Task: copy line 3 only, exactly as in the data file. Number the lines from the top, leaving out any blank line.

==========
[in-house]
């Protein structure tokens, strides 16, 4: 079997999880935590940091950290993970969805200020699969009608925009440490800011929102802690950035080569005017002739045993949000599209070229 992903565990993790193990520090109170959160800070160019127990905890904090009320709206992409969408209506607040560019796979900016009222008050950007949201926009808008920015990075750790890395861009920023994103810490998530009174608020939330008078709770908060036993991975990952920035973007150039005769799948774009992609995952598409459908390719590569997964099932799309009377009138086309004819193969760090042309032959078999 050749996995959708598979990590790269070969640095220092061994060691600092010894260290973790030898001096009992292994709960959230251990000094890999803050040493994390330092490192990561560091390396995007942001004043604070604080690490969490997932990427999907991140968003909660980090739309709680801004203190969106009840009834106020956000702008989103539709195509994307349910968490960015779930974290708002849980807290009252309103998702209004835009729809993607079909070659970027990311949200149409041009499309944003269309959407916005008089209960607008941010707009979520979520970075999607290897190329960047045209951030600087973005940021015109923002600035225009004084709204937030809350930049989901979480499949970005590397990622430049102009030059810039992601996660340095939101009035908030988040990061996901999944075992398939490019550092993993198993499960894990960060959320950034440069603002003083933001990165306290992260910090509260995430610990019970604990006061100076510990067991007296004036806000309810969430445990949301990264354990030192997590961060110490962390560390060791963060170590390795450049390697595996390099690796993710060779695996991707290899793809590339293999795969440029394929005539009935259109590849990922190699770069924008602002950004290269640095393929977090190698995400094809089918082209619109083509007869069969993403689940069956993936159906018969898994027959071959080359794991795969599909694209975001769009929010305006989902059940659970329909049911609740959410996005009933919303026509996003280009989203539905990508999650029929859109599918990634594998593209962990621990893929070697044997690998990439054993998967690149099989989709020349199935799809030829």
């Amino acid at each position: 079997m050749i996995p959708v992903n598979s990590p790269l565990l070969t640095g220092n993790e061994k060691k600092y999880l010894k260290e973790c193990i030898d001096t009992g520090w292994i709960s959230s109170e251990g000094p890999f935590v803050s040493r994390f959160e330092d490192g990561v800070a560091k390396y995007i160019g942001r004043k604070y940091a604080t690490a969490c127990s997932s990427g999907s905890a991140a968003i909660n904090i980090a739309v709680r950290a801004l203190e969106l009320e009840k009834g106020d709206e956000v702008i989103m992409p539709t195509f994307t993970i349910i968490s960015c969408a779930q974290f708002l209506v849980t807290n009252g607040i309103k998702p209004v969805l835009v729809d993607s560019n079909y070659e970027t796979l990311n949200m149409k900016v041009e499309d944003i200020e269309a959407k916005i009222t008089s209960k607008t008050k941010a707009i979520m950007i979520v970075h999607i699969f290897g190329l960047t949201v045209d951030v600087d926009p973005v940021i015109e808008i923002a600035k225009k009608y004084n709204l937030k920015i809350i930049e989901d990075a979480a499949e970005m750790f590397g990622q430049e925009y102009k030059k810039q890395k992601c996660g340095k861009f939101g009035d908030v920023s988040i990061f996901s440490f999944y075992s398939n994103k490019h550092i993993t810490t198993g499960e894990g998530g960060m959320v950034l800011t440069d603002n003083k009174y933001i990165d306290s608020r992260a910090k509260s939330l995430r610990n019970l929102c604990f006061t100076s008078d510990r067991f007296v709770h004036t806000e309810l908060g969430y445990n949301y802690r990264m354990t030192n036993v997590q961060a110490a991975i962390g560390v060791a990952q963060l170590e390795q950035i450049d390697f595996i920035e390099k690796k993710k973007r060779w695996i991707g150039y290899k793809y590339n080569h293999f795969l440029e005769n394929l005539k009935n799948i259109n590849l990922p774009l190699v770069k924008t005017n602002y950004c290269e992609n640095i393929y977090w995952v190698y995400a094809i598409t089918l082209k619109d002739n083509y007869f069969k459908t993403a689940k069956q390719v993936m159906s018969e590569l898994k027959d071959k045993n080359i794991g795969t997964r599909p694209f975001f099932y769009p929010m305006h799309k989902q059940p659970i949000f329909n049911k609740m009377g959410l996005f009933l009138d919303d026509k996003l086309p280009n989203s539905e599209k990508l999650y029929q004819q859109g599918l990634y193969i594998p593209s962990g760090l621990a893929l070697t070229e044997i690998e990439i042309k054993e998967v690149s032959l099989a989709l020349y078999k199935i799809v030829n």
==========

């Amino acid at each position: 079997m050749i996995p959708v992903n598979s990590p790269l565990l070969t640095g220092n993790e061994k060691k600092y999880l010894k260290e973790c193990i030898d001096t009992g520090w292994i709960s959230s109170e251990g000094p890999f935590v803050s040493r994390f959160e330092d490192g990561v800070a560091k390396y995007i160019g942001r004043k604070y940091a604080t690490a969490c127990s997932s990427g999907s905890a991140a968003i909660n904090i980090a739309v709680r950290a801004l203190e969106l009320e009840k009834g106020d709206e956000v702008i989103m992409p539709t195509f994307t993970i349910i968490s960015c969408a779930q974290f708002l209506v849980t807290n009252g607040i309103k998702p209004v969805l835009v729809d993607s560019n079909y070659e970027t796979l990311n949200m149409k900016v041009e499309d944003i200020e269309a959407k916005i009222t008089s209960k607008t008050k941010a707009i979520m950007i979520v970075h999607i699969f290897g190329l960047t949201v045209d951030v600087d926009p973005v940021i015109e808008i923002a600035k225009k009608y004084n709204l937030k920015i809350i930049e989901d990075a979480a499949e970005m750790f590397g990622q430049e925009y102009k030059k810039q890395k992601c996660g340095k861009f939101g009035d908030v920023s988040i990061f996901s440490f999944y075992s398939n994103k490019h550092i993993t810490t198993g499960e894990g998530g960060m959320v950034l800011t440069d603002n003083k009174y933001i990165d306290s608020r992260a910090k509260s939330l995430r610990n019970l929102c604990f006061t100076s008078d510990r067991f007296v709770h004036t806000e309810l908060g969430y445990n949301y802690r990264m354990t030192n036993v997590q961060a110490a991975i962390g560390v060791a990952q963060l170590e390795q950035i450049d390697f595996i920035e390099k690796k993710k973007r060779w695996i991707g150039y290899k793809y590339n080569h293999f795969l440029e005769n394929l005539k009935n799948i259109n590849l990922p774009l190699v770069k924008t005017n602002y950004c290269e992609n640095i393929y977090w995952v190698y995400a094809i598409t089918l082209k619109d002739n083509y007869f069969k459908t993403a689940k069956q390719v993936m159906s018969e590569l898994k027959d071959k045993n080359i794991g795969t997964r599909p694209f975001f099932y769009p929010m305006h799309k989902q059940p659970i949000f329909n049911k609740m009377g959410l996005f009933l009138d919303d026509k996003l086309p280009n989203s539905e599209k990508l999650y029929q004819q859109g599918l990634y193969i594998p593209s962990g760090l621990a893929l070697t070229e044997i690998e990439i042309k054993e998967v690149s032959l099989a989709l020349y078999k199935i799809v030829n």